CoQ10 And Diet

The heart is undeniably the most important organ in the body. With its complex composition of arteries, capillaries, and veins, the heart is responsible for pumping life through your body. Maintaining a healthy lifestyle with exercise and diet is imperative to safeguarding the lifespan of your heart. Making wise decisions about the foods you eat can decrease the risk of cardiovascular disease. Even if you are taking a CoQ10 supplement, a healthy daily diet is paramount for maintaining a healthy heart. Check out these top tips for optimal heart health.

Choose the Right Carbohydrates

Avoid eating refined grains such as bread, pasta, cereals, desserts and table sugar. Refined grains are made by processing natural, whole grains. This is done to extend the shelf life and give the product a better texture. There are a number of reasons why refined grains are substandard when it comes to a diet. Refined grains are nutritionally imbalanced as they are devoid of iron and B vitamins. Preservatives, bleaching chemicals (white flour), artificial coloring, and flavors are used when processing or refining whole grains. Refined grains contain little to no fiber and have a higher glycemic index which tends to be digested much quicker than whole grains, as a result, this causes a spike in insulin which leads to high cholesterol and diabetes. Switching to whole grains is certainly a healthier alternative.

Cut Back on Salt

Salt is the primary source of sodium. When one consumes too much salt, the excess sodium in the bloodstream retains water within the blood vessels which increases the volume of blood. When more blood flows through the blood vessels, it causes an increase in blood pressure. High blood pressure puts a strain on the heart and while you may not feel it, the pressure damages the walls of the arteries over time. Try limit your salt intake by using fresh herbs to season meals and only adding a small amount of salt after foods have been cooked. A little sprinkle does go a long way.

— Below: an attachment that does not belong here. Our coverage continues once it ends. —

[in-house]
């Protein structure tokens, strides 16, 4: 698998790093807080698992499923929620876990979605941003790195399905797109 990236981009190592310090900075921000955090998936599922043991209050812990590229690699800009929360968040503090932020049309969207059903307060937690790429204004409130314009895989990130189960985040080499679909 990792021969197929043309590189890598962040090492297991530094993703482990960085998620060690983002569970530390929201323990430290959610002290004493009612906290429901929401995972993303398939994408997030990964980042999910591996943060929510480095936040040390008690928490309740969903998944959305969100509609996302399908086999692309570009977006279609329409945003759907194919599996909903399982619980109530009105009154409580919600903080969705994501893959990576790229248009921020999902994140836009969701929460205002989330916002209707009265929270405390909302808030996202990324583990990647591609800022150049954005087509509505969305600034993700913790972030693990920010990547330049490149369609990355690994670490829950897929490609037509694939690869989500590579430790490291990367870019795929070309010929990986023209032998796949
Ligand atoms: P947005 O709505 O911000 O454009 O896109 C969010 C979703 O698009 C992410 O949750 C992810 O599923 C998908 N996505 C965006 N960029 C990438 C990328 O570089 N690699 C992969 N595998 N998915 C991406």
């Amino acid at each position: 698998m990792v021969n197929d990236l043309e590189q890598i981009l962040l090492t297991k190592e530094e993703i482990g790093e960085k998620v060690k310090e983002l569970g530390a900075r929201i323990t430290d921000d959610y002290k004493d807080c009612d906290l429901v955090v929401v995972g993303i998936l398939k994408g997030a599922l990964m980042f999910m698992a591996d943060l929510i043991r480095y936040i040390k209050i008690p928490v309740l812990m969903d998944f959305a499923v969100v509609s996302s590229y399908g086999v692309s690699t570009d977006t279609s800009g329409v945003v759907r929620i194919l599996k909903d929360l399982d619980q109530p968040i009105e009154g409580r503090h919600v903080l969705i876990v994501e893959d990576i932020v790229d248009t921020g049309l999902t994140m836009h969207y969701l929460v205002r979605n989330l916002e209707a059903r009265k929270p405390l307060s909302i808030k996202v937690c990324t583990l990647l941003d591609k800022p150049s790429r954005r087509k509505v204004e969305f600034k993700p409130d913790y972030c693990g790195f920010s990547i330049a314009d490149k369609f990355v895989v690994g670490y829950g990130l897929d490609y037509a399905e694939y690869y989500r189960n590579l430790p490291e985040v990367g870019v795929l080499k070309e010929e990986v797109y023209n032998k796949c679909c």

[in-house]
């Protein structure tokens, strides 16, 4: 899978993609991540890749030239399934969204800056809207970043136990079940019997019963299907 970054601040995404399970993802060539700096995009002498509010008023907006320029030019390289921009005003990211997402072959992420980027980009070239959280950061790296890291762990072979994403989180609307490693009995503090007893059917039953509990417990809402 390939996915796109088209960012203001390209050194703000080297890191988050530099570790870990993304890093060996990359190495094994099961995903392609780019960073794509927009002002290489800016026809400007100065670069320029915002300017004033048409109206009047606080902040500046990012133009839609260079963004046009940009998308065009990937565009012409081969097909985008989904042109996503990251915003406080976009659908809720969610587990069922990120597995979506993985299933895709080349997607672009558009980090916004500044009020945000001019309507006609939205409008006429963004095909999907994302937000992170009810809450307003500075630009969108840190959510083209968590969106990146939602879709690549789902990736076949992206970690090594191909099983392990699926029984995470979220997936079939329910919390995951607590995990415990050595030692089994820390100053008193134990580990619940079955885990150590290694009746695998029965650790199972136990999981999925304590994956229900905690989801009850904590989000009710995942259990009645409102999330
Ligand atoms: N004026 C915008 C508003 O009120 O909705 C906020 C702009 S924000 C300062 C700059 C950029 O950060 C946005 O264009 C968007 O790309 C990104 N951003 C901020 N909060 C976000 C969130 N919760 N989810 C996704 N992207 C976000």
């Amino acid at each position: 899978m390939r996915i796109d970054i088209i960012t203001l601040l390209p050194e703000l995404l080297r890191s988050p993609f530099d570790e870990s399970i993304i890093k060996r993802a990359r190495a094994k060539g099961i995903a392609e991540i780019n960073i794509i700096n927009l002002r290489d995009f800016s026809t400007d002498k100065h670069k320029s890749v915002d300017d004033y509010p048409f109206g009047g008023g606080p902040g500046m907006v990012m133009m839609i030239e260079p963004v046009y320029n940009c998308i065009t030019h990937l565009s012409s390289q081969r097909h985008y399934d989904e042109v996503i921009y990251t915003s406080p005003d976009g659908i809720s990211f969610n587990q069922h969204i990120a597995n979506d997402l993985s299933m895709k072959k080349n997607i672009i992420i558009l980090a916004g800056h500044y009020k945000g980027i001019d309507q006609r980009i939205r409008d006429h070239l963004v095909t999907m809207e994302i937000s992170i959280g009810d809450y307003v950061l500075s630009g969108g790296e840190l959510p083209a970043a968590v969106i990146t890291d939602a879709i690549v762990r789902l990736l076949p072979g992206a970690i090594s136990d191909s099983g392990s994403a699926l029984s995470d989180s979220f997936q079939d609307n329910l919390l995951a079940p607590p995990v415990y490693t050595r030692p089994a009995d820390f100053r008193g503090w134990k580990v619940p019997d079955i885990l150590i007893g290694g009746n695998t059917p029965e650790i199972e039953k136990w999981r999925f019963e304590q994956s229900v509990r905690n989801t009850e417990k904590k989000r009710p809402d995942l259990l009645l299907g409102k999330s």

Eliminate Trans Fats

Trans fats are a man-made fat which is the result of turning a liquid oil into a solid fat such as margarine by means of  hydrogenation. Trans fat raises your “bad” LDL cholesterol and lowers your “good” HDL cholesterol which may increase the risk of cardiovascular complications. Eliminate foods that contain “hydrogenated oil” or “partially hydrogenated oil”. Manufacturers are obligated to mention these ingredients, so be sure to read the food labels carefully. Small doses of trans fats are also found naturally in animal products such as beef, pork, and some dairy. It is best to limit your intake of pork and beef and switch to fat-free dairy products.

The ‘S’ Word

Sugar! Approximately 10% of the calories the average American eats in a day is made up of added sugar however about 1 in 10 people get one-quarter more of their calories from added sugar. Consuming large quantities of sugar damages tissues in the heart and affects the blood sugar levels. Women should limit their added sugars to no more than 100 calories per day,  and men should eat less than 150 calories. These recommendations only apply to added sugars. When checking food labels, avoid added sugar such as corn sweetener or syrup, honey, molasses, fruit juice concentrate, high-fructose corn syrup, invert sugar, malt sugar and syrup and sugar molecules ending in ‘ose’ (dextrose, fructose, glucose, lactose, maltose, sucrose).